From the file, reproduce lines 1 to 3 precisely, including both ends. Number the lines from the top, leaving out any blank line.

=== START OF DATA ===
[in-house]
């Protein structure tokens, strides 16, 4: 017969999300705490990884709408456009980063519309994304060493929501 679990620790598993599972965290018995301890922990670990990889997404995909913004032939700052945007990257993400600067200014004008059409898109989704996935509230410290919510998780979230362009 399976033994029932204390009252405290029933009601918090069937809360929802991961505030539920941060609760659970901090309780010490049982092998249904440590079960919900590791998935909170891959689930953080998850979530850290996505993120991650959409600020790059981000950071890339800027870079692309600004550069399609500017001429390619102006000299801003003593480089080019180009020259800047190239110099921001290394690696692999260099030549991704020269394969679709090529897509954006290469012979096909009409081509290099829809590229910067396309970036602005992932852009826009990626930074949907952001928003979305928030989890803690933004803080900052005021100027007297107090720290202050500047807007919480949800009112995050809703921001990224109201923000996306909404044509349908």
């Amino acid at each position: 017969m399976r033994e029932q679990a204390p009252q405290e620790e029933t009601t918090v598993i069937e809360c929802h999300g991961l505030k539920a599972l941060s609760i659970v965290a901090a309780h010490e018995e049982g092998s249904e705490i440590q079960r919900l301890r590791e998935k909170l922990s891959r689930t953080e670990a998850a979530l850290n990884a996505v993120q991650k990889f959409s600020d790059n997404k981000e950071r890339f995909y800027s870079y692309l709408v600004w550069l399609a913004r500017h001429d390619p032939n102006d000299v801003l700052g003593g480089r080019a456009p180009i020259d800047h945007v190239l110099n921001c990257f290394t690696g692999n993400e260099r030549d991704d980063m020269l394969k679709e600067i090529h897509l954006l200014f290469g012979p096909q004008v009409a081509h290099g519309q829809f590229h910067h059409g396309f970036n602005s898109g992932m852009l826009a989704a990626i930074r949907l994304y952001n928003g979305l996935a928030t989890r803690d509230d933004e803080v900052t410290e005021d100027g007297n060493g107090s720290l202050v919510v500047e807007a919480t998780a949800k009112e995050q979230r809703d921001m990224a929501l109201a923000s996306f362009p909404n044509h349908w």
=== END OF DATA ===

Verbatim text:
[in-house]
């Protein structure tokens, strides 16, 4: 017969999300705490990884709408456009980063519309994304060493929501 679990620790598993599972965290018995301890922990670990990889997404995909913004032939700052945007990257993400600067200014004008059409898109989704996935509230410290919510998780979230362009 399976033994029932204390009252405290029933009601918090069937809360929802991961505030539920941060609760659970901090309780010490049982092998249904440590079960919900590791998935909170891959689930953080998850979530850290996505993120991650959409600020790059981000950071890339800027870079692309600004550069399609500017001429390619102006000299801003003593480089080019180009020259800047190239110099921001290394690696692999260099030549991704020269394969679709090529897509954006290469012979096909009409081509290099829809590229910067396309970036602005992932852009826009990626930074949907952001928003979305928030989890803690933004803080900052005021100027007297107090720290202050500047807007919480949800009112995050809703921001990224109201923000996306909404044509349908």
């Amino acid at each position: 017969m399976r033994e029932q679990a204390p009252q405290e620790e029933t009601t918090v598993i069937e809360c929802h999300g991961l505030k539920a599972l941060s609760i659970v965290a901090a309780h010490e018995e049982g092998s249904e705490i440590q079960r919900l301890r590791e998935k909170l922990s891959r689930t953080e670990a998850a979530l850290n990884a996505v993120q991650k990889f959409s600020d790059n997404k981000e950071r890339f995909y800027s870079y692309l709408v600004w550069l399609a913004r500017h001429d390619p032939n102006d000299v801003l700052g003593g480089r080019a456009p180009i020259d800047h945007v190239l110099n921001c990257f290394t690696g692999n993400e260099r030549d991704d980063m020269l394969k679709e600067i090529h897509l954006l200014f290469g012979p096909q004008v009409a081509h290099g519309q829809f590229h910067h059409g396309f970036n602005s898109g992932m852009l826009a989704a990626i930074r949907l994304y952001n928003g979305l996935a928030t989890r803690d509230d933004e803080v900052t410290e005021d100027g007297n060493g107090s720290l202050v919510v500047e807007a919480t998780a949800k009112e995050q979230r809703d921001m990224a929501l109201a923000s996306f362009p909404n044509h349908w």